Biology student spends summer researching on Belle Isle
Some college students spend their spring break lounging on sunny beaches. This year, Xavier Walker spent his digging through pond muck and dissecting water mites.
“It took me three hours to work on just eight mites,” he says. “It was exceptionally frustrating.”
The Wayne State University rising sophomore specializes in muck these days. Walker is a research assistant in WSU School of Medicine professor Dr. Jeffery Ram’s aquatic research lab, located in Belle Isle’s historic aquarium. It’s here that he'll spend much of his summer, wading through the lakes and lagoons of Detroit’s island park, searching for new water mites to poke and prod.
Walker, 19, is helping Adrian Vasquez, a Ph.D. candidate in Ram's lab, examine traces of DNA left in the mites’ digestive systems. Specifically, they’re looking to find what the mites eat to determine whether they compete with fish for food and also reduce insect pests, such as mosquitoes, by eating their larvae.
While many Wayne State students have the privilege of researching in elite labs, few find themselves co-authors in scientific journals during their freshman year. Walker’s name will accompany those of his fellow Ram Lab researchers on an upcoming article in the Transactions of the American Fisheries Society. The research focuses on a separate study examining the bioinformatics of gars. During that project, Walker helped analyze the genetic codes of freshwater gar and even contributed some genome sequences to a national database.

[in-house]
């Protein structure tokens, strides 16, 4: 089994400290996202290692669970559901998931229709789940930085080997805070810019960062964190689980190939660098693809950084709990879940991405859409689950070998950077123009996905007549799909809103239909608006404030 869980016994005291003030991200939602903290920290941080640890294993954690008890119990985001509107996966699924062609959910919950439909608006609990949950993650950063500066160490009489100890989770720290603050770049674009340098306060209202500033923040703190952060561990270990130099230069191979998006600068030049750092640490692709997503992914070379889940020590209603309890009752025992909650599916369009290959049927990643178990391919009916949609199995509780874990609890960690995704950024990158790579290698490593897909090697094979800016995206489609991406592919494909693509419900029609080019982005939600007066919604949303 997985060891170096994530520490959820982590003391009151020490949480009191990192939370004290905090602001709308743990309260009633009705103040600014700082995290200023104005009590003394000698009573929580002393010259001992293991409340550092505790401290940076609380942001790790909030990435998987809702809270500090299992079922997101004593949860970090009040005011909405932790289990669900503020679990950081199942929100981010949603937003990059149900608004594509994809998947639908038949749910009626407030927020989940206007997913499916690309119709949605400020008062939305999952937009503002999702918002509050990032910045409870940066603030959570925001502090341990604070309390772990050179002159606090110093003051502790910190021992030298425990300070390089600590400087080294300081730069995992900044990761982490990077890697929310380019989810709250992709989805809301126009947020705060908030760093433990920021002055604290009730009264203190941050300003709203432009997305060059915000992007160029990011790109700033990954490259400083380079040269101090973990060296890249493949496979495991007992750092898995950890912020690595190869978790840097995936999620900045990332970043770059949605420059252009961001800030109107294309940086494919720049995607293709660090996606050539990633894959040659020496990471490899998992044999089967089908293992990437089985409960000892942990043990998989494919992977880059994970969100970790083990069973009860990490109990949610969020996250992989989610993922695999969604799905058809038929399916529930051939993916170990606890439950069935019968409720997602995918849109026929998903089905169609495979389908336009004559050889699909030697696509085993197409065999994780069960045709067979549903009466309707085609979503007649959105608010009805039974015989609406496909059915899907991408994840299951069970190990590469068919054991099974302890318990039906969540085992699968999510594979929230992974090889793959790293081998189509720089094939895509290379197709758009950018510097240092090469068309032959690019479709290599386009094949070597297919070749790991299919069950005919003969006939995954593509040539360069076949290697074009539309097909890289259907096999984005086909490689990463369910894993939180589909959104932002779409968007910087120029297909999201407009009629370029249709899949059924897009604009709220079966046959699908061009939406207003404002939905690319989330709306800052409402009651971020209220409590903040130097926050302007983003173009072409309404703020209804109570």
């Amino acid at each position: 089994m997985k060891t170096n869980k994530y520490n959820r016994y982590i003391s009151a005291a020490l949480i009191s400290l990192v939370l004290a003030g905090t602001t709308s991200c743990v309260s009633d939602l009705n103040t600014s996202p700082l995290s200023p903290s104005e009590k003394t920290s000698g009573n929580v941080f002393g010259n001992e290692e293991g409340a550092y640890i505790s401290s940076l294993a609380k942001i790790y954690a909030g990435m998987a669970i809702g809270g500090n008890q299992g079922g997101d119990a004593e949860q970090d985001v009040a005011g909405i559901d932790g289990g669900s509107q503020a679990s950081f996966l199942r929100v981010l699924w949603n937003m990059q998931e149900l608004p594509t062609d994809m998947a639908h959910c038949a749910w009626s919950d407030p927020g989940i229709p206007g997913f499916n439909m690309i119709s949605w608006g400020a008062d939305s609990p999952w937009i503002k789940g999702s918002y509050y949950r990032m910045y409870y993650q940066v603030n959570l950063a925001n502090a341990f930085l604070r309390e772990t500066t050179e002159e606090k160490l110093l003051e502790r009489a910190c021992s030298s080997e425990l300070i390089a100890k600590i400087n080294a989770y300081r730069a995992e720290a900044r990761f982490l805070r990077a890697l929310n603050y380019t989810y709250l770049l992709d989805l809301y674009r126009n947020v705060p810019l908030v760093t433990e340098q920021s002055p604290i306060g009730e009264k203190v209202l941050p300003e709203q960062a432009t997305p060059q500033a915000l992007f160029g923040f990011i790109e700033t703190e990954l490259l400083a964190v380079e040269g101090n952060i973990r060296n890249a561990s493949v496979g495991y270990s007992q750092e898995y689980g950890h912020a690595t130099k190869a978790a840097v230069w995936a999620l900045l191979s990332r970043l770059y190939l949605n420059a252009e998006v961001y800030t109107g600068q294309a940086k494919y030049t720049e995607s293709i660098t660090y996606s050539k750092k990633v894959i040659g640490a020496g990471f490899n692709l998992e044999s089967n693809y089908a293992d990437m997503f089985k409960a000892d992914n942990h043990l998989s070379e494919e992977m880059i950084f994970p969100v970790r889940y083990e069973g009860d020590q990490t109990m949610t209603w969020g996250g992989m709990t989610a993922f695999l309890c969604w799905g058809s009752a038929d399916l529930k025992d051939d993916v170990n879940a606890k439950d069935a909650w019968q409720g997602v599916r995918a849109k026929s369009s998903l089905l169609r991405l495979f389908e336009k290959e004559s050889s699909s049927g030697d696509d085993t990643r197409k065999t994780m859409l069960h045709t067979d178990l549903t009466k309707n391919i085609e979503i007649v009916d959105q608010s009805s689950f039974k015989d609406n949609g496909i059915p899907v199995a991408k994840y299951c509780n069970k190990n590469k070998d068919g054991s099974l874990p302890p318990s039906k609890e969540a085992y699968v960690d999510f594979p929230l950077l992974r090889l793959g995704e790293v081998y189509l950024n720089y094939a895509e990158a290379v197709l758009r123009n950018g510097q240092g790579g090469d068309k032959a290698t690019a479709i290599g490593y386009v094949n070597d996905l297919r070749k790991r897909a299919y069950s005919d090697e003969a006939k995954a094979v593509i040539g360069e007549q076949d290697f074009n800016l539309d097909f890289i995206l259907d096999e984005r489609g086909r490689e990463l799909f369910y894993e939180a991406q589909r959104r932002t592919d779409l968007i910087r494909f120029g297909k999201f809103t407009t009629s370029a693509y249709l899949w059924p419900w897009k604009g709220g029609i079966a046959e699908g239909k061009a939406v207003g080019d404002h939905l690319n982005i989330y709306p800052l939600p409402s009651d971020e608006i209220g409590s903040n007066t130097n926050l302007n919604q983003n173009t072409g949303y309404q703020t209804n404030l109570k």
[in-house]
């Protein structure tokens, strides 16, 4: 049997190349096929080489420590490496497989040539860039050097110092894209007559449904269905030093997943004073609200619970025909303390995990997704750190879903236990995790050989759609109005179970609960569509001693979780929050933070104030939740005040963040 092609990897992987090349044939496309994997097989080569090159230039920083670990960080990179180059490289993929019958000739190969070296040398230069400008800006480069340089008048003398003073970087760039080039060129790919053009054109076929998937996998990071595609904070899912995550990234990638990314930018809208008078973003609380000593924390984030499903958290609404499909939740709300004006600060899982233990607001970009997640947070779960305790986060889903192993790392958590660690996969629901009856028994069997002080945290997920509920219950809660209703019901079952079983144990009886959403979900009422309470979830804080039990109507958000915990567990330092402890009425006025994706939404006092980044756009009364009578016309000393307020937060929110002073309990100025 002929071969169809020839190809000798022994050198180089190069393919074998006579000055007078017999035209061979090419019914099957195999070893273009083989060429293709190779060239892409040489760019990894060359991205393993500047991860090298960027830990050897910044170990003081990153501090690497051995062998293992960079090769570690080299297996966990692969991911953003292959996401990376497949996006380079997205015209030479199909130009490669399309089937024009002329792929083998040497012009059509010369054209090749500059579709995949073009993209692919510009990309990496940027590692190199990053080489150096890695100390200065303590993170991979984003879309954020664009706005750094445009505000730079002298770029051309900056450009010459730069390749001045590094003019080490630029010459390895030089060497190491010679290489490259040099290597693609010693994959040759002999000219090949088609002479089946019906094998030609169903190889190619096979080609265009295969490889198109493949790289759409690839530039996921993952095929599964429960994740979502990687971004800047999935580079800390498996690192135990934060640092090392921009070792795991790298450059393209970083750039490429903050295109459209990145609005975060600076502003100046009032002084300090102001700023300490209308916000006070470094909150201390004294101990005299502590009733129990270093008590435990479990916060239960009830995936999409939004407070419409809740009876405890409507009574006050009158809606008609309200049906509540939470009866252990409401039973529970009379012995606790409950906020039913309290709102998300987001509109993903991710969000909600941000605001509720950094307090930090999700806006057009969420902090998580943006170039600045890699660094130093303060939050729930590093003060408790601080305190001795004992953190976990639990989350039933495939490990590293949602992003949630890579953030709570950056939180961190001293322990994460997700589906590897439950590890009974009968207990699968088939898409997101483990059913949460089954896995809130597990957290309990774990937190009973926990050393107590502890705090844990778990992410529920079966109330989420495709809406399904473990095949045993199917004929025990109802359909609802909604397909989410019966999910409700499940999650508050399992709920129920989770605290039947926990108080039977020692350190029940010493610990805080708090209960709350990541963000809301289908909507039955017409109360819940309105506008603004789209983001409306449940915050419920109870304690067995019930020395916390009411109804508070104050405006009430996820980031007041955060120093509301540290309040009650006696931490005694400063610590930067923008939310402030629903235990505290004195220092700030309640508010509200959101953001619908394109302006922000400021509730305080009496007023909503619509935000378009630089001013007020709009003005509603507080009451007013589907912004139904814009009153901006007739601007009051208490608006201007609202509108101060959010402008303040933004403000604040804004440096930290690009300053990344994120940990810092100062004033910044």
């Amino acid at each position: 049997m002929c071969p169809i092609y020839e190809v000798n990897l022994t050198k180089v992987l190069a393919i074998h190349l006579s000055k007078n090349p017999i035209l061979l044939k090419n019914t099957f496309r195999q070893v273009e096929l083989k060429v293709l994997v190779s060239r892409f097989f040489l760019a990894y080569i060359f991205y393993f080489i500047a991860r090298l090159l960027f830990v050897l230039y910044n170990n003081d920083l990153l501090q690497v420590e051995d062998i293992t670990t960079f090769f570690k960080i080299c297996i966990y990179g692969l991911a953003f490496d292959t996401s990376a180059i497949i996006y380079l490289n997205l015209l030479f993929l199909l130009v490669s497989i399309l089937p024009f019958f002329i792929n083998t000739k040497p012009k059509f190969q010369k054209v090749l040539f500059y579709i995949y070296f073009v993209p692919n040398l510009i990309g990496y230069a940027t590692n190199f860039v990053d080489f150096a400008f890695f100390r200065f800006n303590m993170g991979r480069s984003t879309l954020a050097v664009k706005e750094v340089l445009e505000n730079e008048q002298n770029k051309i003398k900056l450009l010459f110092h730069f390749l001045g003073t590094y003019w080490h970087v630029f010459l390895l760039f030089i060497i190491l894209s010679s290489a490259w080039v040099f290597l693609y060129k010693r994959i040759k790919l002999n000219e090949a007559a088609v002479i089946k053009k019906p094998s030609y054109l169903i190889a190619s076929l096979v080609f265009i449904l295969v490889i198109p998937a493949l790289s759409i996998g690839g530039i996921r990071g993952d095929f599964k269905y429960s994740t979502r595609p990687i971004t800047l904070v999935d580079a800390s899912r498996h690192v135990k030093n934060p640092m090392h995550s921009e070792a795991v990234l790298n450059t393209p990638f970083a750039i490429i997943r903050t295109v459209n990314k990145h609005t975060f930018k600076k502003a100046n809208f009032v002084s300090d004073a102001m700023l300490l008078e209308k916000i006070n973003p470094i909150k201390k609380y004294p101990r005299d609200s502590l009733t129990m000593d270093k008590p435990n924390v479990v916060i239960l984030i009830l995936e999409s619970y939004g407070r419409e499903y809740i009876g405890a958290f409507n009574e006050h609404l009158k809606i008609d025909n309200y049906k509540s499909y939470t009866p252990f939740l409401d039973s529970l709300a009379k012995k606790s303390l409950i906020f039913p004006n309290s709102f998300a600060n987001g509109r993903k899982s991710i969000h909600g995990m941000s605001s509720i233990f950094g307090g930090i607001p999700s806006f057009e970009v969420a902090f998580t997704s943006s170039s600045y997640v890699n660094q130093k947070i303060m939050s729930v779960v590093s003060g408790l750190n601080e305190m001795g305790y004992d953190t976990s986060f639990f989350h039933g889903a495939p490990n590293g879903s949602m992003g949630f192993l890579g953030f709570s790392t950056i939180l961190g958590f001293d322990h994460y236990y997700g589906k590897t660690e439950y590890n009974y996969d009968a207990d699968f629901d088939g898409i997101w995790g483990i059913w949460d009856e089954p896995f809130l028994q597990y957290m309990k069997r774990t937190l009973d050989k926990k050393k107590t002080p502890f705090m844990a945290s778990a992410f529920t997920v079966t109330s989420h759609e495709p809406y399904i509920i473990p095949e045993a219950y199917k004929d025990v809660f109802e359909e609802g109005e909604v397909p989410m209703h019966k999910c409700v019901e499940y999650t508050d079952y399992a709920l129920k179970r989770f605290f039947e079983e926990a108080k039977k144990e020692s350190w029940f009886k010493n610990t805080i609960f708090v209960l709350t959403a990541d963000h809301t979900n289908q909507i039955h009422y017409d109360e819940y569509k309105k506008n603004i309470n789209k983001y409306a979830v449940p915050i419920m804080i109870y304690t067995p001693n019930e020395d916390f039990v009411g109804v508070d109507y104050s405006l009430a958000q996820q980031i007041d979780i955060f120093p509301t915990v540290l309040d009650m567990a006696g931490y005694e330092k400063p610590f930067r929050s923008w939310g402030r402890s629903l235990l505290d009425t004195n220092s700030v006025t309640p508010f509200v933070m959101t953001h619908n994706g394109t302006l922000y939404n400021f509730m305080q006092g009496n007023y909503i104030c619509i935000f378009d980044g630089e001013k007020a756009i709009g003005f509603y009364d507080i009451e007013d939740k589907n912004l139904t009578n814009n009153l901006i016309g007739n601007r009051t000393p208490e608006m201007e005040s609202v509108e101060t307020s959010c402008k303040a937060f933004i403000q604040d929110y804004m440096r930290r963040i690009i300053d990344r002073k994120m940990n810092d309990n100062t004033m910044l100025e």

An honors student studying biology, Walker first met Ram during an assignment for one of his ReBUILDetroit courses. ReBUILDetroit is a National Institutes of Health-supported program that guides students from underrepresented backgrounds as they pursue biomedical careers.
The students had to interview a faculty member to learn more about research. By the end of the interview, Walker had secured a spot working in Ram’s lab alongside several seasoned researchers.
Driven by a personal connection, Walker also aspires to be a scientific researcher. When he was young, his aunt was paralyzed in a skiing accident; her plight inspired him to pursue a career in biology. He hopes to one day work with stem cells or explore ways to use plants medicinally.
“Having this early introduction to research has given me certainty about what I want to do in the future,” he says. “It’s also deepened the information I’ve learned in the classroom.”
Looking back, Walker is astounded at the academic and personal progress he has made in the past year.
“I never imagined I would be in this position after only one year of college,” he says. “I thought I would be just sitting at home or going to class. I never dreamed I would already have spent so much time working on real research.”
Walker firmly believes any student can make the most of their college experience by simply getting out of their room and talking to people. “There’s so much to experience at Wayne State,” he says. “You really need to get out there and take advantage of it.”